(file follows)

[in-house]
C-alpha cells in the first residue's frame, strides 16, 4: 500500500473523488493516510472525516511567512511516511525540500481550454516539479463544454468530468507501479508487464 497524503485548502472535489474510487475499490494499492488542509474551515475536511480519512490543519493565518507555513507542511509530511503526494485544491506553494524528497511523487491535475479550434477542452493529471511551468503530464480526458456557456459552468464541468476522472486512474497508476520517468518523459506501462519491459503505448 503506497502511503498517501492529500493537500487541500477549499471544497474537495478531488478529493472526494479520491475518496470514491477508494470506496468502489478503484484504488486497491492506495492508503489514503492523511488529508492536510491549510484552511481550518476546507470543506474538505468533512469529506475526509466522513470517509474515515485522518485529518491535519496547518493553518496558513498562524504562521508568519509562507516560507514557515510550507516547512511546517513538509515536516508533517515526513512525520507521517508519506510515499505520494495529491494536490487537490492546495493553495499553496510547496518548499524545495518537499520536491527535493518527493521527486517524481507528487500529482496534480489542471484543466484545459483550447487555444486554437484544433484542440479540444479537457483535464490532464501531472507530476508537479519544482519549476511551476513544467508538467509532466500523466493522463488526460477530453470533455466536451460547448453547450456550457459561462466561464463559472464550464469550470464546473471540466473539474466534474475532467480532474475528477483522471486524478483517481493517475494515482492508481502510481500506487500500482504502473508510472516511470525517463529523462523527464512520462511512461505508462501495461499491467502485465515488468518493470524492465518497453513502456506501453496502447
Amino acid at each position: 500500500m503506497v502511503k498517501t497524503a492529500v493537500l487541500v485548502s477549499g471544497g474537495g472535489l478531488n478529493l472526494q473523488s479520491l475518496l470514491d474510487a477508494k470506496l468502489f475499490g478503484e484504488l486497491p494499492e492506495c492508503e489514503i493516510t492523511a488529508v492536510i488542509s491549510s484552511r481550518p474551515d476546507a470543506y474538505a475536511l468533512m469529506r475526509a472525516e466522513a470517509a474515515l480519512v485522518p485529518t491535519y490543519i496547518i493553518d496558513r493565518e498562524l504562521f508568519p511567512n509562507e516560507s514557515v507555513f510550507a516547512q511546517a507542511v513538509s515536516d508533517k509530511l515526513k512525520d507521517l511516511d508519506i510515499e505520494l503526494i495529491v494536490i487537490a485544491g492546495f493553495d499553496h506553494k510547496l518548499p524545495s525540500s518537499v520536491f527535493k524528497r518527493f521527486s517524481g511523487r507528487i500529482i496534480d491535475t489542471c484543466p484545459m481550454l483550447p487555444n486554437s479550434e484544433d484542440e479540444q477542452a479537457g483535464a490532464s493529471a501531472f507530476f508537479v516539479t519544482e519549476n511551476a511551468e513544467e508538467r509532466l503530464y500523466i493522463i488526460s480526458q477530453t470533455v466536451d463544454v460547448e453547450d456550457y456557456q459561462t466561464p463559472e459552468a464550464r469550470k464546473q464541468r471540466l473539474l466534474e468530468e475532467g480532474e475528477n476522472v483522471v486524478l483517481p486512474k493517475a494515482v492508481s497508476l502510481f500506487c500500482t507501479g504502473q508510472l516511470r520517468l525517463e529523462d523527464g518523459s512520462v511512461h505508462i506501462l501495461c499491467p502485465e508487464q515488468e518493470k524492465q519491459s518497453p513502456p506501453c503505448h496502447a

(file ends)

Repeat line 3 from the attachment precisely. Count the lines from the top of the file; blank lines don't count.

Amino acid at each position: 500500500m503506497v502511503k498517501t497524503a492529500v493537500l487541500v485548502s477549499g471544497g474537495g472535489l478531488n478529493l472526494q473523488s479520491l475518496l470514491d474510487a477508494k470506496l468502489f475499490g478503484e484504488l486497491p494499492e492506495c492508503e489514503i493516510t492523511a488529508v492536510i488542509s491549510s484552511r481550518p474551515d476546507a470543506y474538505a475536511l468533512m469529506r475526509a472525516e466522513a470517509a474515515l480519512v485522518p485529518t491535519y490543519i496547518i493553518d496558513r493565518e498562524l504562521f508568519p511567512n509562507e516560507s514557515v507555513f510550507a516547512q511546517a507542511v513538509s515536516d508533517k509530511l515526513k512525520d507521517l511516511d508519506i510515499e505520494l503526494i495529491v494536490i487537490a485544491g492546495f493553495d499553496h506553494k510547496l518548499p524545495s525540500s518537499v520536491f527535493k524528497r518527493f521527486s517524481g511523487r507528487i500529482i496534480d491535475t489542471c484543466p484545459m481550454l483550447p487555444n486554437s479550434e484544433d484542440e479540444q477542452a479537457g483535464a490532464s493529471a501531472f507530476f508537479v516539479t519544482e519549476n511551476a511551468e513544467e508538467r509532466l503530464y500523466i493522463i488526460s480526458q477530453t470533455v466536451d463544454v460547448e453547450d456550457y456557456q459561462t466561464p463559472e459552468a464550464r469550470k464546473q464541468r471540466l473539474l466534474e468530468e475532467g480532474e475528477n476522472v483522471v486524478l483517481p486512474k493517475a494515482v492508481s497508476l502510481f500506487c500500482t507501479g504502473q508510472l516511470r520517468l525517463e529523462d523527464g518523459s512520462v511512461h505508462i506501462l501495461c499491467p502485465e508487464q515488468e518493470k524492465q519491459s518497453p513502456p506501453c503505448h496502447a